According to the Notes (p14), the amortisation hit came almost entirely from "New production development costs". Are they saying that those fixed costs are being expensed on a per-unit basis, rather than on a per-year basis? I'm not sure why it would be automatically proportional to revenue, as there would be no guarantee beforehand that revenue would cover the fixed costs of development. And if production numbers (except of a limited edition item) ended up exceeding expectations, after a while you would run out of sunk expense to amortise.

I think the only way that could work (consistent with their explanation) would be if - for example - they had spent a huge amount developing the Senna, and they were expensing the fixed costs for its development over the brief period when it will be sold and revenues from it received. For the Senna specifically, however, the revenue received by 30 September 2018 would have been just a fraction of the total revenue expected for the project.

Perhaps they had a reason to write off the entire development cost of that product at the start of its production, rather than as the revenue for it was received, and that was what they meant by ascribing the big increase in amortisation to the changes in volume and product mix. I'm not questioning their accounting practices, but rather how they describe them.
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post #10 of 14 Old 01-11-2019, 07:11 AM
 
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Yes It is not clear. But if the amortization is a payment for licensing then it could be related to unit sales.
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post #11 of 14 Old 01-11-2019, 04:21 PM
 
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In the notes to the statement (p8) they link the increase of 48m in amortisation to the growth in volumes and the shift in mix from Sports to Super and Ultimate Series. To what do you reckon they are referring? Are they implying that the life cycle, or total volumes, of the Sports Series will be shorter/lower than expected, and thus the fixed costs of developing those cars are being written off sooner?

Re payments from dealers, in the UK the factory will not ship a customer car to the dealer until the customer has paid in full. If it then turns out that they made a mistake in the spec, the customer is screwed.
I think they are being a literal liberal with their accounting policy. it seems that the amortization is being recognized in the financial statements per car built and not straight line over a few years. It's a little trickery because if they put it as part of cost of sales (adding it to the cost of each car being produced) then perhaps the gross margin per car might even be negative (which would alarm people that they are losing $$$ on each car produced).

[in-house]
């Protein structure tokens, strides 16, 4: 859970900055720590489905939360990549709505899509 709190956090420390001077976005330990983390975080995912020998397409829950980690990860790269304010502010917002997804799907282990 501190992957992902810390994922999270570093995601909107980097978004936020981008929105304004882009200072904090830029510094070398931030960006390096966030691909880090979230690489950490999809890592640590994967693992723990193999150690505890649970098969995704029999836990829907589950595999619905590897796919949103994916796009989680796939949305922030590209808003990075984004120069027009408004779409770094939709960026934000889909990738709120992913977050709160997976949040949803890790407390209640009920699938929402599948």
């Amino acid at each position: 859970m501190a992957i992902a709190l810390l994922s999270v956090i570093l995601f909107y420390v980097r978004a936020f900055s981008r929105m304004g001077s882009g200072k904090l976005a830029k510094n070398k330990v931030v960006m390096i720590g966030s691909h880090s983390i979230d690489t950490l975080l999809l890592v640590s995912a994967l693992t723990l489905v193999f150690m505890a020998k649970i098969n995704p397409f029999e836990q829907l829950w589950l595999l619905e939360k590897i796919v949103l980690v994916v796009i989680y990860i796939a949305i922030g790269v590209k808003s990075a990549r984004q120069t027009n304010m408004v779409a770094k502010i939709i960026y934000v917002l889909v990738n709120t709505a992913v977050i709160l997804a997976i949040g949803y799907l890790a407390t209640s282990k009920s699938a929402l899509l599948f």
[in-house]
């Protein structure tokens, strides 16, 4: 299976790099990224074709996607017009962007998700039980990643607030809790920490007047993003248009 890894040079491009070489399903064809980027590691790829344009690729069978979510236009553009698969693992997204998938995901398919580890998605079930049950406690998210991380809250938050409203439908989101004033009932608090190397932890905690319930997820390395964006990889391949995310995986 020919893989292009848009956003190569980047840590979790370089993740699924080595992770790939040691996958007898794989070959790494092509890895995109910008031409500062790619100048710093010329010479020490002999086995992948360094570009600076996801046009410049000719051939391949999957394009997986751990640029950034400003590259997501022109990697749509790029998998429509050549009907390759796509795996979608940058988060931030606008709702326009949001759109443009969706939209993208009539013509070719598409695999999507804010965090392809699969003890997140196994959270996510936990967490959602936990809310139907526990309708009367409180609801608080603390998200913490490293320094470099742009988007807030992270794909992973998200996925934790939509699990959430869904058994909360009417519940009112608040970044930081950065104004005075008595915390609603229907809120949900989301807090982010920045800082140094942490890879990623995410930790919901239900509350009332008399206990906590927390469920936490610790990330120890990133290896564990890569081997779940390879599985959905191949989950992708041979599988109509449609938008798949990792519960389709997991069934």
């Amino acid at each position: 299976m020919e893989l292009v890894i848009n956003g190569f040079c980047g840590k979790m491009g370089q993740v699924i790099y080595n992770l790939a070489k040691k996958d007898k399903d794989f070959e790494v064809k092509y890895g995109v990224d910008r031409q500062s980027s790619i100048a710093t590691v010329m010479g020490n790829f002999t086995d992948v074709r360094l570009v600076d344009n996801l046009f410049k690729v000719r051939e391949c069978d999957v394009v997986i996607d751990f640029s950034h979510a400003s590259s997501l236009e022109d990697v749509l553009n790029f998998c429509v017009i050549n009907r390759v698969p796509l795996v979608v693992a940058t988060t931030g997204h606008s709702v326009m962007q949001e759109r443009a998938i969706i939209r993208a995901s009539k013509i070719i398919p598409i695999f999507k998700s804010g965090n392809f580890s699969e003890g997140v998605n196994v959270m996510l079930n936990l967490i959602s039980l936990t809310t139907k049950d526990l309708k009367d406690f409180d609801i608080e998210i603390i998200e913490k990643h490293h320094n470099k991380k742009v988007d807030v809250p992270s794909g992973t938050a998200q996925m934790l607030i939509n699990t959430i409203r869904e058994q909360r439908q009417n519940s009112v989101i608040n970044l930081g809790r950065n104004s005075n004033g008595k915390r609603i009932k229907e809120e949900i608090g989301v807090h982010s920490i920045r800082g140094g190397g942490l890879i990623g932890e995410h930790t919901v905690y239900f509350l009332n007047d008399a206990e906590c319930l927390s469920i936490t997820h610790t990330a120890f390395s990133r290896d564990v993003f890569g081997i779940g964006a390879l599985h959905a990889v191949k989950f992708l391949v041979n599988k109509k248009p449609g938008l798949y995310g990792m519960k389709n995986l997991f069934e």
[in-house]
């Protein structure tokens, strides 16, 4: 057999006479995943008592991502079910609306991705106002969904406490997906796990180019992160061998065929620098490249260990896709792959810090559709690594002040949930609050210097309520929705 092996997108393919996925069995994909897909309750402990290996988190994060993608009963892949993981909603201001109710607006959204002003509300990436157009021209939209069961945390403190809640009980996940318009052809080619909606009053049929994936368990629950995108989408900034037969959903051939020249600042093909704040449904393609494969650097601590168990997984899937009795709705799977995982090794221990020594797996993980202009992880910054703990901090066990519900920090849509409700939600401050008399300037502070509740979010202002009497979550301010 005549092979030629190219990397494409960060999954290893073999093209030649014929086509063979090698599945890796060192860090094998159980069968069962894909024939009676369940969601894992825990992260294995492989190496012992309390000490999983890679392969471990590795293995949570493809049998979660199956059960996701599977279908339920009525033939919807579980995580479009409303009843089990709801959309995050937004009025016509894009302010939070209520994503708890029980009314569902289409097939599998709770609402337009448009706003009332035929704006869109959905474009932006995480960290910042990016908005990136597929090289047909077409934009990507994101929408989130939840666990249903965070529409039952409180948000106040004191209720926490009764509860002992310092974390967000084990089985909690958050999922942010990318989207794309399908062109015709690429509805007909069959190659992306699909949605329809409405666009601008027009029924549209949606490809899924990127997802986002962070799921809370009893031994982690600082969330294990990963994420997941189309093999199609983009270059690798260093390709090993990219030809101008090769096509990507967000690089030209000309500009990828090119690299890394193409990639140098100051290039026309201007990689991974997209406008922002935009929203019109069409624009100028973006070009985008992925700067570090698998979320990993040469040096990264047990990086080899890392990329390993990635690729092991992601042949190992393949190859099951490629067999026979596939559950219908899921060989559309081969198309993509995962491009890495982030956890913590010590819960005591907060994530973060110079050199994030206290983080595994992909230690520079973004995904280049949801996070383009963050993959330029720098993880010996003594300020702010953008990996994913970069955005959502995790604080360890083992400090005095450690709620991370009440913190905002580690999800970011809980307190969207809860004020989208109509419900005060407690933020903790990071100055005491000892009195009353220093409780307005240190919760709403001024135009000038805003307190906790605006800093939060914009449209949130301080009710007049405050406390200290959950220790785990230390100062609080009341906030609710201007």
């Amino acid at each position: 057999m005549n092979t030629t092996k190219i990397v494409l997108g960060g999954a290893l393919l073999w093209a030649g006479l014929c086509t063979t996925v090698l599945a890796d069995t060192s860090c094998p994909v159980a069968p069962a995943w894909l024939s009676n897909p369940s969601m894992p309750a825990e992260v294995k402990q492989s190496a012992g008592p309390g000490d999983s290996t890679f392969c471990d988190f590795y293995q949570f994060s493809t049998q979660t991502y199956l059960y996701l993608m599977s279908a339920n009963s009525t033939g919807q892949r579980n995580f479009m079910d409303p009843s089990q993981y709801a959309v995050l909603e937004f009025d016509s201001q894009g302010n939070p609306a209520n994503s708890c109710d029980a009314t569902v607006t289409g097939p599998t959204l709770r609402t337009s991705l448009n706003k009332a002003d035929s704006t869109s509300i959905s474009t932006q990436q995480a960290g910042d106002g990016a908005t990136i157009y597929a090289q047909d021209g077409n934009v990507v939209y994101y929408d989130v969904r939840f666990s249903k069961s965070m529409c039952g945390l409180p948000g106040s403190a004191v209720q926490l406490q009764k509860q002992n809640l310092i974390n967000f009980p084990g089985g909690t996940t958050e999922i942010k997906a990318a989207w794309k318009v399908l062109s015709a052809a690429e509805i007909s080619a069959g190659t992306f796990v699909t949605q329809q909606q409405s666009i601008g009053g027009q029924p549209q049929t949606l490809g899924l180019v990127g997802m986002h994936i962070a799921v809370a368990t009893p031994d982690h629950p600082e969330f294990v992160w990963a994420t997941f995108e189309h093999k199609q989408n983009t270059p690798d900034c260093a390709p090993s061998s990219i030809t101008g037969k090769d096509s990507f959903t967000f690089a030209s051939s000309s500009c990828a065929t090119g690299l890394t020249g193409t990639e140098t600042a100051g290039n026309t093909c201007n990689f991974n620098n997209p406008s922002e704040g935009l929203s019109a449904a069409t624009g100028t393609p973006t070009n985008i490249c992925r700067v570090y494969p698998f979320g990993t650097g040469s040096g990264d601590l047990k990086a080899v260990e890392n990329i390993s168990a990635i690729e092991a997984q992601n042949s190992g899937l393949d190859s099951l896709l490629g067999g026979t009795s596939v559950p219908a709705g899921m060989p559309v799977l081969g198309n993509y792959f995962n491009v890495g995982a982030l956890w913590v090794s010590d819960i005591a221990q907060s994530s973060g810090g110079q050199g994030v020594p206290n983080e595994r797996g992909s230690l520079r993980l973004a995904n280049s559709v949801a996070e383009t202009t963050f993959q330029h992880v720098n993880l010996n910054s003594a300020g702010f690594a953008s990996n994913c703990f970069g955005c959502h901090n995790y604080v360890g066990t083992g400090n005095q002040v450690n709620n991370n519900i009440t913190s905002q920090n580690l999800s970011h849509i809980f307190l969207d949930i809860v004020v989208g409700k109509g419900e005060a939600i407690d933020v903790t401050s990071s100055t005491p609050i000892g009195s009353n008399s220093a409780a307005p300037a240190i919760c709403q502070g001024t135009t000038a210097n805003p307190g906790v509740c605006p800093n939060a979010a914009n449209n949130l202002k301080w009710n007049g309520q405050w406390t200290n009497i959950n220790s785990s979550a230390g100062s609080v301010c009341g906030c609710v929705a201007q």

The annual financial statements give much more clarity in the notes to financial statements (ie., how they recognize revenue (once the cars hit the intended country, who is considered customer (dealers NOT the person actually buying the car, etc.).

The alarming thing about the cash position whether it is 06/30/2018 or 09/30/2018 is that it reflects deposits for speedtail, senna gtr and approximately 375 undelivered/not made yet Senna's as of 09/30/2018.

That's a whole lot of cash from customers that have been spent in other ways for cars that haven't been built yet. (sort of why I think they are being tight in cash expenditures)
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post #12 of 14 Old 01-11-2019, 04:38 PM Thread Starter
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I think they are being a literal liberal with their accounting policy. it seems that the amortization is being recognized in the financial statements per car built and not straight line over a few years. It's a little trickery because if they put it as part of cost of sales (adding it to the cost of each car being produced) then perhaps the gross margin per car might even be negative (which would alarm people that they are losing $$$ on each car produced).

The annual financial statements give much more clarity in the notes to financial statements (ie., how they recognize revenue (once the cars hit the intended country, who is considered customer (dealers NOT the person actually buying the car, etc.).